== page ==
A woman caused a scare when she mistakenly thought a dead reptile that washed up along the banks of a Massachusetts river was an alligator.
The Eagle-Tribune reports Deborah Salerno and her husband were exploring a new boat ramp on the Merrimack River in Methuen on Saturday when she saw the scaly creature floating in the water. Salerno's husband thought it could possibly be a caiman, the gator-like reptile spotted on the streets of nearby Lowell earlier this month.
Not knowing what to do, Salerno called the police. Officers responded, but they determined that no further action was needed. The manager of a nearby pet store identified the creature as an Argentine black and white tegu, a large lizard that's legal to own as a pet in Massachusetts.
Indonesian officials have banned the playing of 'Pokemon Go' from the presidential palace.
Hastily printed warnings that say "Playing or hunting Pokemon prohibited in the palace area" were put up around the palace complex in Jakarta yesterday. "This is the office of the president, not a playground," said Bey Machmuddin, chief of the palace's press bureau. Last week, Cabinet Secretary Pramono Agung said he had captured a number of Pokemon at the palace. But some officials have expressed worry the game could be a security risk. Police have been banned from playing the game while on duty, and local media reported that Defence Minister Ryamizard Ryacudu had warned that the game might be used by foreign countries to detect sensitive information.
'Pokemon Go,' which uses Google Maps and a smartphone to overlay reality with Pokemon creatures, has been a blockbuster hit in the US and other countries where it is available.
A small-city mayor who is also a veteran stand-up comedian was indicted Tuesday on four felony counts, including election falsification and theft in office.
The state auditor's office announcement followed a months-long investigation of Republican Hillsboro Mayor Drew Hastings by special prosecutors appointed by a Highland County judge. The counts also include theft and tampering with records. Hastings said he has done nothing wrong and was "mystified" when he was served with the indictment while having lunch at a restaurant. "I'm only guilty of trying to represent our citizens without the consent of an established political structure," Hastings said. Among allegations probed were improper personal use of Hillsboro city trash bins, a US$500 vacant building fee refund he received, and election falsification concerning his residency in the city of 6,600 residents, where he has a downtown apartment.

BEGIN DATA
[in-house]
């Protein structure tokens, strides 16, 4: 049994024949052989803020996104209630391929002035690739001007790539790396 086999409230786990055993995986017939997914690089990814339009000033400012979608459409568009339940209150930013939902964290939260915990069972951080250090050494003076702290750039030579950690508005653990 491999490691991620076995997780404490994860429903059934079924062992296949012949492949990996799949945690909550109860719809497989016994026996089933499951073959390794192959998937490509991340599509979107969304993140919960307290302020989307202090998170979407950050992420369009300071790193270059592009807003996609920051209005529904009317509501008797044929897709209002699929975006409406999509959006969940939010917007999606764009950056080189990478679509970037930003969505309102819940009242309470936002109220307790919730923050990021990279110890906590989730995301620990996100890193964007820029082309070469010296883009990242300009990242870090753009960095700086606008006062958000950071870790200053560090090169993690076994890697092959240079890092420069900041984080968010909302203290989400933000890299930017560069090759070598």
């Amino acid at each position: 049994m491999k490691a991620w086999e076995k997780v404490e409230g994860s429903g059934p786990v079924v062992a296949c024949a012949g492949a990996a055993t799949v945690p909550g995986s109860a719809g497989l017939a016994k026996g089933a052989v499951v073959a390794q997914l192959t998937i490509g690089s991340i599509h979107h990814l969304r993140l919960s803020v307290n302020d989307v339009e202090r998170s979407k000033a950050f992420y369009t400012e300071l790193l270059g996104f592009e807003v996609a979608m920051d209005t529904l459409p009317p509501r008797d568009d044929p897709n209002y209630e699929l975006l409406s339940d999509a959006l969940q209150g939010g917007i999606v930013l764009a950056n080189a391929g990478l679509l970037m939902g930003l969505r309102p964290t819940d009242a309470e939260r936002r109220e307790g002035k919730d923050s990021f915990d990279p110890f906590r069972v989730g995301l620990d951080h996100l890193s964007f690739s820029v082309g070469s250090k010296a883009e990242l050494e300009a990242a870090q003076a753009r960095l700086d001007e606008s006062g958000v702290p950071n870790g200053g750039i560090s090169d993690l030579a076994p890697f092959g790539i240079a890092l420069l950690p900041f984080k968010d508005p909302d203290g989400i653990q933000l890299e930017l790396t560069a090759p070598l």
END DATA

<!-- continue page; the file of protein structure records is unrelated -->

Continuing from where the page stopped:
A Connecticut soft drink company is hoping to add a little pop to this year's presidential election by releasing two speciality sodas named for the presumptive nominees.
Avery's Beverages, a 112-year-old soda maker in New Britain, is offering Trump Tonic and Hillary Hooch named, of course, for Republican Donald Trump and Democrat Hillary Clinton. It's the third straight presidential campaign that Avery's has offered candidate-based drinks.
The company will also be conducting a highly unscientific straw poll to track the race. Trump Tonic comes with the slogan, "Make America grape again." It's got a bolder flavour than traditional grape soda and is a bit more acidic," says Rob Metz, Avery's general manager.
Hillary Hooch is a berry soda with ingredients that Metz jokes are classified. "It's not sure exactly what it wants to be," Metz says. "So we've got some strawberry in there, we've got some blue raspberry in there and we added a bunch of lemon for bitterness."